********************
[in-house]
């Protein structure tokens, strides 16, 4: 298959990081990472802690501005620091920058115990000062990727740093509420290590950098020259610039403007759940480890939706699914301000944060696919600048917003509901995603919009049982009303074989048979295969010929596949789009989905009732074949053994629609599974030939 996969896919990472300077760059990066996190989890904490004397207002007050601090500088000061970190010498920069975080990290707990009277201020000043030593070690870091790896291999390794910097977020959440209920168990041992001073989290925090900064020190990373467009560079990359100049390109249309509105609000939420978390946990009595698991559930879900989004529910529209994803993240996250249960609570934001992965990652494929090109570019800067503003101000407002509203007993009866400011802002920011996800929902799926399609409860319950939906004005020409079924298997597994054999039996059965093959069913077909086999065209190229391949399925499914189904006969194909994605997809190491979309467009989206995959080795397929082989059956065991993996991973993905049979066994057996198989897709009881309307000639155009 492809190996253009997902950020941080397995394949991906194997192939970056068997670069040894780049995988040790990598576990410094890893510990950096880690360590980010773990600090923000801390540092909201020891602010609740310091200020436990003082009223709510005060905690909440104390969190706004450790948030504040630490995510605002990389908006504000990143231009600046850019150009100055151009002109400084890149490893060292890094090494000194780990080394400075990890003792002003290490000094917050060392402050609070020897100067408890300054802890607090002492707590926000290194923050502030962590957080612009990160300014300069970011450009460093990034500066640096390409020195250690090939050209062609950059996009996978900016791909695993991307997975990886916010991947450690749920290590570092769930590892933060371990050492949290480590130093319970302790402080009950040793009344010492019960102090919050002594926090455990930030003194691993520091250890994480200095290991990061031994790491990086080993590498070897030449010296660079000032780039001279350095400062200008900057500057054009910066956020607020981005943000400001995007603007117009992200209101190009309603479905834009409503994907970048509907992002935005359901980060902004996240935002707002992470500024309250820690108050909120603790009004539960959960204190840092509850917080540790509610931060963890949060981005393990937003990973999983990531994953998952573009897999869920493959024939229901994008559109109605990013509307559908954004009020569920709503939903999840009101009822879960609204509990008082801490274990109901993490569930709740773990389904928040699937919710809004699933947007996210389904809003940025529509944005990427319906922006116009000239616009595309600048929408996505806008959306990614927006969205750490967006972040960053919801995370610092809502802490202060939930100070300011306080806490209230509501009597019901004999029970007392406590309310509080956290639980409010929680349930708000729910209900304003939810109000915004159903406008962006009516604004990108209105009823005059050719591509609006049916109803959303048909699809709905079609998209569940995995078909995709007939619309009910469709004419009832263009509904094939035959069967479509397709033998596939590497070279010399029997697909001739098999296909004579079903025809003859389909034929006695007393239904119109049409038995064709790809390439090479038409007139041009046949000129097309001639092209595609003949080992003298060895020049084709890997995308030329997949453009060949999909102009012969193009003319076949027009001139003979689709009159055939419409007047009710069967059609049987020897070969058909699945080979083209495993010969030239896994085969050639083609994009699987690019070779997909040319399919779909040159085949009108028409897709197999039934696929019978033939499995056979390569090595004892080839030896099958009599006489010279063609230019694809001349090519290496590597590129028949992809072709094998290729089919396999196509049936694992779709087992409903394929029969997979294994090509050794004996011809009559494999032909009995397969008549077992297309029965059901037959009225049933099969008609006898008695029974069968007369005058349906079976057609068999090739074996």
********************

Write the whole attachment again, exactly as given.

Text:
[in-house]
């Protein structure tokens, strides 16, 4: 298959990081990472802690501005620091920058115990000062990727740093509420290590950098020259610039403007759940480890939706699914301000944060696919600048917003509901995603919009049982009303074989048979295969010929596949789009989905009732074949053994629609599974030939 996969896919990472300077760059990066996190989890904490004397207002007050601090500088000061970190010498920069975080990290707990009277201020000043030593070690870091790896291999390794910097977020959440209920168990041992001073989290925090900064020190990373467009560079990359100049390109249309509105609000939420978390946990009595698991559930879900989004529910529209994803993240996250249960609570934001992965990652494929090109570019800067503003101000407002509203007993009866400011802002920011996800929902799926399609409860319950939906004005020409079924298997597994054999039996059965093959069913077909086999065209190229391949399925499914189904006969194909994605997809190491979309467009989206995959080795397929082989059956065991993996991973993905049979066994057996198989897709009881309307000639155009 492809190996253009997902950020941080397995394949991906194997192939970056068997670069040894780049995988040790990598576990410094890893510990950096880690360590980010773990600090923000801390540092909201020891602010609740310091200020436990003082009223709510005060905690909440104390969190706004450790948030504040630490995510605002990389908006504000990143231009600046850019150009100055151009002109400084890149490893060292890094090494000194780990080394400075990890003792002003290490000094917050060392402050609070020897100067408890300054802890607090002492707590926000290194923050502030962590957080612009990160300014300069970011450009460093990034500066640096390409020195250690090939050209062609950059996009996978900016791909695993991307997975990886916010991947450690749920290590570092769930590892933060371990050492949290480590130093319970302790402080009950040793009344010492019960102090919050002594926090455990930030003194691993520091250890994480200095290991990061031994790491990086080993590498070897030449010296660079000032780039001279350095400062200008900057500057054009910066956020607020981005943000400001995007603007117009992200209101190009309603479905834009409503994907970048509907992002935005359901980060902004996240935002707002992470500024309250820690108050909120603790009004539960959960204190840092509850917080540790509610931060963890949060981005393990937003990973999983990531994953998952573009897999869920493959024939229901994008559109109605990013509307559908954004009020569920709503939903999840009101009822879960609204509990008082801490274990109901993490569930709740773990389904928040699937919710809004699933947007996210389904809003940025529509944005990427319906922006116009000239616009595309600048929408996505806008959306990614927006969205750490967006972040960053919801995370610092809502802490202060939930100070300011306080806490209230509501009597019901004999029970007392406590309310509080956290639980409010929680349930708000729910209900304003939810109000915004159903406008962006009516604004990108209105009823005059050719591509609006049916109803959303048909699809709905079609998209569940995995078909995709007939619309009910469709004419009832263009509904094939035959069967479509397709033998596939590497070279010399029997697909001739098999296909004579079903025809003859389909034929006695007393239904119109049409038995064709790809390439090479038409007139041009046949000129097309001639092209595609003949080992003298060895020049084709890997995308030329997949453009060949999909102009012969193009003319076949027009001139003979689709009159055939419409007047009710069967059609049987020897070969058909699945080979083209495993010969030239896994085969050639083609994009699987690019070779997909040319399919779909040159085949009108028409897709197999039934696929019978033939499995056979390569090595004892080839030896099958009599006489010279063609230019694809001349090519290496590597590129028949992809072709094998290729089919396999196509049936694992779709087992409903394929029969997979294994090509050794004996011809009559494999032909009995397969008549077992297309029965059901037959009225049933099969008609006898008695029974069968007369005058349906079976057609068999090739074996």